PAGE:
The term GOAT is much used and abused these days, but Shane is indisputably that. He may be the greatest cricketer of all time. He’s certainly the greatest leg-spinner of all time, and possibly best bowler full stop. Yet none of that does him justice.

He was a generation after Marsh, but another we all watched as his career took off. His story is amazing. Most of us watching him were enchanted and often amazed by his feats. We were so happy he was an Aussie! To the rest of the world he inspired awe and fear.

He took over 700 test wickets, so many of them dramatic and memorable. So many times worked batsmen over psychologically, bowling spin with the attitude of a quickie. He was a match-winner and match-turner. Never beaten, he would transform matches with his guile, talent and sheer determination. As every champion is, he was a winner.

He’s famous for the ‘ball of the century’, which is very Hollywood and entirely him. Of my memories, I’ll never forget how he bowled Australia to victory against England in Adelaide when we looked done. And likewise, the 1999 World Cup when he turned the semi-final against South Africa. And when he took his 700th wicket at the MCG.

Reciting his cricketing career hardly does him justice. He was an individual who transcended his sport. There has been no bigger character in international cricket. I can’t think of bigger character in Australian sport.

Controversial, opinionated, incorrigible, he was the ordinary bloke elevated to international stardom. There was something very Australian about him, the irreverent larrikin who lived life to the full. He loved his fast-food, his smokes, the footy – the Sainters, partying hard, and women. It got him in trouble plenty of times, but it made us feel we all knew him.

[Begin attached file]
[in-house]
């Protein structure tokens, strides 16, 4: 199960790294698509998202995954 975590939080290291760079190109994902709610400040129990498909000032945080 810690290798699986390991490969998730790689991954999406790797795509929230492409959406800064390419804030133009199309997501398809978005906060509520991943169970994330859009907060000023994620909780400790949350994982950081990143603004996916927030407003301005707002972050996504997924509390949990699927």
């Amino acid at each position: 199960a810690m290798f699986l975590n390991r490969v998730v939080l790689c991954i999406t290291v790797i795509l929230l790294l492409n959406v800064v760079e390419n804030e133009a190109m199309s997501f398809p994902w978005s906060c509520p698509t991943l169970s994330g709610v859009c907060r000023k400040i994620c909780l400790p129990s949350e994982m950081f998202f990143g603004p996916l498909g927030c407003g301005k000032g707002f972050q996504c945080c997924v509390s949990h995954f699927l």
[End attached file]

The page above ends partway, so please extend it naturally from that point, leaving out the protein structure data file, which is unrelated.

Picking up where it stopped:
For all of his antics, he was a cricketing genius. Great as a cricketer, he was also very good as a commentator. His insights when on his game were always fascinating. It’s only weeks ago I listened to him.

He was a generous, big-hearted character, which didn’t stop him from being very annoying sometimes. I grew weary of some of his recent antics in the commentary box. He was prone to petty vendetta he wouldn’t let up about, and going off on trivial, self-indulgent tangents in commentary. Yet, that was part and parcel of his childlike charm. He let it all hang out. There were no filters. He embraced everything.

It seems hardly possible. No matter your opinion of him, the world is a lesser place with Warnie gone. To think we’ll never see or hear from the maestro again – how can such a man be silenced? How can such a great personality be muted?

I’ll remember him every year – he died on my birthday.

It’s been an awful week for Australian cricket.

A feel-good story


I remember a game I attended at Windy Hill in 1985 or 1986 when Essendon already had a hundred-point lead at halftime against North Melbourne. Such utter dominance is rare in any sport, but it happens (Essendon vs GCS, Geelong vs Richmond & Melbourne). Last night I reckon I witnessed the biggest capitulation of all time, in the AFL grand final of all games.

Halfway through the third quarter, the Bulldogs led Melbourne by 19 points and looked the more likely winner. About 45 minutes later, the final siren rang, signalling a thumping premiership win by the Demons to the tune of 74 points.

Once headed, the Bulldogs didn’t give a yelp. Melbourne scored 16 out of 17 goals from the midpoint of the third quarter, outscoring Footscray by 93 points. Melbourne was phenomenally good, but the Bulldogs seemed to give up. Pathetic.

Like much of Australia, I was hoping for a Dees win and expected it too. They’ve been the best team all year and play a brand of footy that’s tough and exciting. They blitzed the final series, and you’d have to think they’ll be a contender for years to come. They’re a young team.

Up until Melbourne took control, it had been a fierce and entertaining contest. The Dees jumped out, the Bulldogs reeled them in, then took the lead. Footscray was playing the more composed footy at that stage, and their champion, the Bont, was BOG.

At half time I commented to a friend that Melbourne had erred by not matching up on the Bont when he went forward and that Caleb Daniel had been allowed to do what he wanted. In the second half, Caleb went from 26 possessions and one of the best-on to an ineffective, occasionally poor player. And the Bont was swamped by his opponents, none more so than Petracca.